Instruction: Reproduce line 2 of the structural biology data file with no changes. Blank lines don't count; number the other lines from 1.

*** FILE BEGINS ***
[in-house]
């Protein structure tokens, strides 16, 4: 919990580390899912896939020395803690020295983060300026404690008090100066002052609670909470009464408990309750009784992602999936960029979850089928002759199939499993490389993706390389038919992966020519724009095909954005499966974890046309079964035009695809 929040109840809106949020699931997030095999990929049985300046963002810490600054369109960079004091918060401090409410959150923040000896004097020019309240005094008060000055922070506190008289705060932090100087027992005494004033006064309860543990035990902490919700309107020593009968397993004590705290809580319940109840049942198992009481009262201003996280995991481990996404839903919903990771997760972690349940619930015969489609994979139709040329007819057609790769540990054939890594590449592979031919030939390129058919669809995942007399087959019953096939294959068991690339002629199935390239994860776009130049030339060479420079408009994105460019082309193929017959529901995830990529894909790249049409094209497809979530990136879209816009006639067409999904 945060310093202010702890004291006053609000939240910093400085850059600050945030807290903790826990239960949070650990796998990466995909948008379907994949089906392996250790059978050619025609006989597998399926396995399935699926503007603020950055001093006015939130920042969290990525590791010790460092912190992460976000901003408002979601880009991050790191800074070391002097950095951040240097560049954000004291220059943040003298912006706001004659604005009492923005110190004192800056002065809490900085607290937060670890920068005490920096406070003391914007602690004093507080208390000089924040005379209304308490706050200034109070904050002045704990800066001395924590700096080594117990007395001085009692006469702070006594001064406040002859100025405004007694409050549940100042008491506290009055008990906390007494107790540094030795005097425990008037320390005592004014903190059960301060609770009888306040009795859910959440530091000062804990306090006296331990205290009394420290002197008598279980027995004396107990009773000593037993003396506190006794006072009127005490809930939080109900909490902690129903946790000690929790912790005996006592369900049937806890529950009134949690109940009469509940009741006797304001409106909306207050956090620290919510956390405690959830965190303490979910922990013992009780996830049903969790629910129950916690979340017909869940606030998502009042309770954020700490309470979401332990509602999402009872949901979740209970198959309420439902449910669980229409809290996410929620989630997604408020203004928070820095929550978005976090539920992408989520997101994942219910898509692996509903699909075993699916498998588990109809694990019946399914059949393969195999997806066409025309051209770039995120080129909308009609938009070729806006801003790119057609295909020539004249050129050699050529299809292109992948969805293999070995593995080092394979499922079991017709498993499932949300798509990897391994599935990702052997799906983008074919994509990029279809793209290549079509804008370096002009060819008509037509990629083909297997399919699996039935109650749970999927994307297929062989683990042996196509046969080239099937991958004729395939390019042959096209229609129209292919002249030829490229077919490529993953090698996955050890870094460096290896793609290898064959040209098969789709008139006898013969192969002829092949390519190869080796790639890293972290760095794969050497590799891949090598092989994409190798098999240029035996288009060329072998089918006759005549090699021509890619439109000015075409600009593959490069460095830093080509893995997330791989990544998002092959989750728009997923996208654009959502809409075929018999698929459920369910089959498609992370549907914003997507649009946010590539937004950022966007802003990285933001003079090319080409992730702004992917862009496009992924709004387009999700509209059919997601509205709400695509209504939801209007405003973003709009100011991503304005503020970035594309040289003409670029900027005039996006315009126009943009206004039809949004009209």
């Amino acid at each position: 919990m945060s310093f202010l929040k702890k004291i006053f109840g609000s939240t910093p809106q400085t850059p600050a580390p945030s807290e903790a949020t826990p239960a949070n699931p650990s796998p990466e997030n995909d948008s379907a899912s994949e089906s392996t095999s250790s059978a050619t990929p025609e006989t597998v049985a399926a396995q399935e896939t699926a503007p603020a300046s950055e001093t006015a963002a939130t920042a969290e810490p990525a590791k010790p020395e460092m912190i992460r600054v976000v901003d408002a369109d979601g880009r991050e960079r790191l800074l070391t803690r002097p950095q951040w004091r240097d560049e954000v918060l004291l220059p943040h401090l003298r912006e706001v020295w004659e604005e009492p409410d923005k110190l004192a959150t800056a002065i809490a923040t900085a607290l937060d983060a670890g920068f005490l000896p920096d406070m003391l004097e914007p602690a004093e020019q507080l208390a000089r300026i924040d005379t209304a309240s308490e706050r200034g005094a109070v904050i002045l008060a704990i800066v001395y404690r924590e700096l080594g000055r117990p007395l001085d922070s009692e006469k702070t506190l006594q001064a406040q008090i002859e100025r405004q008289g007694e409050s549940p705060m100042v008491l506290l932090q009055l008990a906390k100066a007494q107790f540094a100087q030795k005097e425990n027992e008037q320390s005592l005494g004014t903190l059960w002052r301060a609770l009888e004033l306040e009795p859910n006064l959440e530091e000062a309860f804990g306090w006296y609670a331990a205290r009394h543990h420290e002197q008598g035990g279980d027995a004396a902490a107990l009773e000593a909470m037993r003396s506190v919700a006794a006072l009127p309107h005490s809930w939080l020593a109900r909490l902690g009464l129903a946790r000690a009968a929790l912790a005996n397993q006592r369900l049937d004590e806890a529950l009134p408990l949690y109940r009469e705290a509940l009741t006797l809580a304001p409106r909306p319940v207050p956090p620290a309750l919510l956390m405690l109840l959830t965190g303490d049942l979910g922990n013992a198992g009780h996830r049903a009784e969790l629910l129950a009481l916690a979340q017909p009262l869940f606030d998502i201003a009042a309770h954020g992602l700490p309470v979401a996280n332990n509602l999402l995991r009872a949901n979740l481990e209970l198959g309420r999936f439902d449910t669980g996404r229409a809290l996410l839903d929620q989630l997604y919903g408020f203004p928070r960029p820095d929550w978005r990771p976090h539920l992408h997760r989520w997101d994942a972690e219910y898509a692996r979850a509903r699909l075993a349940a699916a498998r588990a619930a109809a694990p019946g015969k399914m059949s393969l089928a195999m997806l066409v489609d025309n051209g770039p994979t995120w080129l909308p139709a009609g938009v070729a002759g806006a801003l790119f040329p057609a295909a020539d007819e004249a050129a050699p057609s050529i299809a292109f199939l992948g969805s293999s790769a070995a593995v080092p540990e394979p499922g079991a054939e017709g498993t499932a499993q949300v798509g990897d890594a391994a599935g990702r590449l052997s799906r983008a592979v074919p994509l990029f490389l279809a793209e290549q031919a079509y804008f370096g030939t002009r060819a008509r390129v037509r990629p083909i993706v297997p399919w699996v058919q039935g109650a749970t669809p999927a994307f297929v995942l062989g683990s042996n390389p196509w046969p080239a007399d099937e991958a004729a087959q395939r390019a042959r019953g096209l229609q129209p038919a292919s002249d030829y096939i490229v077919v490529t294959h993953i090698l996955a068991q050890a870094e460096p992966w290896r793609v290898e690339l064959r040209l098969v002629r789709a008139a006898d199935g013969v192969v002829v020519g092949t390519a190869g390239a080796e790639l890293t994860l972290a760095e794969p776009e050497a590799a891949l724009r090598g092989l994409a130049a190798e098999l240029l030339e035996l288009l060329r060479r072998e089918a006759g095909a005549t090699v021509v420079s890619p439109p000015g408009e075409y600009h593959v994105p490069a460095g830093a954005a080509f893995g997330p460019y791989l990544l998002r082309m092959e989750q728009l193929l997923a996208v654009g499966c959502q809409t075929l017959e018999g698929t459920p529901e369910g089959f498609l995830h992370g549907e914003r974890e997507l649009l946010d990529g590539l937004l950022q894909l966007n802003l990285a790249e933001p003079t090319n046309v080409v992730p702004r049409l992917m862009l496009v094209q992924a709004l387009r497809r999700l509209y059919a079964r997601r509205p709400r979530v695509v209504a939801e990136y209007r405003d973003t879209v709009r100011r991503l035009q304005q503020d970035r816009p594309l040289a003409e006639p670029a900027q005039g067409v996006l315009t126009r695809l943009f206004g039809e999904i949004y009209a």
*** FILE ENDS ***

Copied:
């Protein structure tokens, strides 16, 4: 919990580390899912896939020395803690020295983060300026404690008090100066002052609670909470009464408990309750009784992602999936960029979850089928002759199939499993490389993706390389038919992966020519724009095909954005499966974890046309079964035009695809 929040109840809106949020699931997030095999990929049985300046963002810490600054369109960079004091918060401090409410959150923040000896004097020019309240005094008060000055922070506190008289705060932090100087027992005494004033006064309860543990035990902490919700309107020593009968397993004590705290809580319940109840049942198992009481009262201003996280995991481990996404839903919903990771997760972690349940619930015969489609994979139709040329007819057609790769540990054939890594590449592979031919030939390129058919669809995942007399087959019953096939294959068991690339002629199935390239994860776009130049030339060479420079408009994105460019082309193929017959529901995830990529894909790249049409094209497809979530990136879209816009006639067409999904 945060310093202010702890004291006053609000939240910093400085850059600050945030807290903790826990239960949070650990796998990466995909948008379907994949089906392996250790059978050619025609006989597998399926396995399935699926503007603020950055001093006015939130920042969290990525590791010790460092912190992460976000901003408002979601880009991050790191800074070391002097950095951040240097560049954000004291220059943040003298912006706001004659604005009492923005110190004192800056002065809490900085607290937060670890920068005490920096406070003391914007602690004093507080208390000089924040005379209304308490706050200034109070904050002045704990800066001395924590700096080594117990007395001085009692006469702070006594001064406040002859100025405004007694409050549940100042008491506290009055008990906390007494107790540094030795005097425990008037320390005592004014903190059960301060609770009888306040009795859910959440530091000062804990306090006296331990205290009394420290002197008598279980027995004396107990009773000593037993003396506190006794006072009127005490809930939080109900909490902690129903946790000690929790912790005996006592369900049937806890529950009134949690109940009469509940009741006797304001409106909306207050956090620290919510956390405690959830965190303490979910922990013992009780996830049903969790629910129950916690979340017909869940606030998502009042309770954020700490309470979401332990509602999402009872949901979740209970198959309420439902449910669980229409809290996410929620989630997604408020203004928070820095929550978005976090539920992408989520997101994942219910898509692996509903699909075993699916498998588990109809694990019946399914059949393969195999997806066409025309051209770039995120080129909308009609938009070729806006801003790119057609295909020539004249050129050699050529299809292109992948969805293999070995593995080092394979499922079991017709498993499932949300798509990897391994599935990702052997799906983008074919994509990029279809793209290549079509804008370096002009060819008509037509990629083909297997399919699996039935109650749970999927994307297929062989683990042996196509046969080239099937991958004729395939390019042959096209229609129209292919002249030829490229077919490529993953090698996955050890870094460096290896793609290898064959040209098969789709008139006898013969192969002829092949390519190869080796790639890293972290760095794969050497590799891949090598092989994409190798098999240029035996288009060329072998089918006759005549090699021509890619439109000015075409600009593959490069460095830093080509893995997330791989990544998002092959989750728009997923996208654009959502809409075929018999698929459920369910089959498609992370549907914003997507649009946010590539937004950022966007802003990285933001003079090319080409992730702004992917862009496009992924709004387009999700509209059919997601509205709400695509209504939801209007405003973003709009100011991503304005503020970035594309040289003409670029900027005039996006315009126009943009206004039809949004009209």